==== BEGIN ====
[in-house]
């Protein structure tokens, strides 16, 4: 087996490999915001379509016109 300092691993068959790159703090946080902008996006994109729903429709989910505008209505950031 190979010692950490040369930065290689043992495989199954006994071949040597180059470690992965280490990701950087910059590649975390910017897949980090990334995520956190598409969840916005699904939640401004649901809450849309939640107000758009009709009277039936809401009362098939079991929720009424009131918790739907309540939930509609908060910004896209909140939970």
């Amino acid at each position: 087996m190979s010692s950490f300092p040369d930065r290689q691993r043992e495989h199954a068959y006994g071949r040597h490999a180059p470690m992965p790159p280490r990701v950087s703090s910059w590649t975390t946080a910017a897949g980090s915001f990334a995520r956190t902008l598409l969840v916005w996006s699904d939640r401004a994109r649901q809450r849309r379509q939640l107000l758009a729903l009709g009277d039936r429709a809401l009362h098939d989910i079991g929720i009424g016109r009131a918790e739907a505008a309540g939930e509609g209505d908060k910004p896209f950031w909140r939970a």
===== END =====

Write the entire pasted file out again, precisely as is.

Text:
[in-house]
């Protein structure tokens, strides 16, 4: 087996490999915001379509016109 300092691993068959790159703090946080902008996006994109729903429709989910505008209505950031 190979010692950490040369930065290689043992495989199954006994071949040597180059470690992965280490990701950087910059590649975390910017897949980090990334995520956190598409969840916005699904939640401004649901809450849309939640107000758009009709009277039936809401009362098939079991929720009424009131918790739907309540939930509609908060910004896209909140939970």
């Amino acid at each position: 087996m190979s010692s950490f300092p040369d930065r290689q691993r043992e495989h199954a068959y006994g071949r040597h490999a180059p470690m992965p790159p280490r990701v950087s703090s910059w590649t975390t946080a910017a897949g980090s915001f990334a995520r956190t902008l598409l969840v916005w996006s699904d939640r401004a994109r649901q809450r849309r379509q939640l107000l758009a729903l009709g009277d039936r429709a809401l009362h098939d989910i079991g929720i009424g016109r009131a918790e739907a505008a309540g939930e509609g209505d908060k910004p896209f950031w909140r939970a």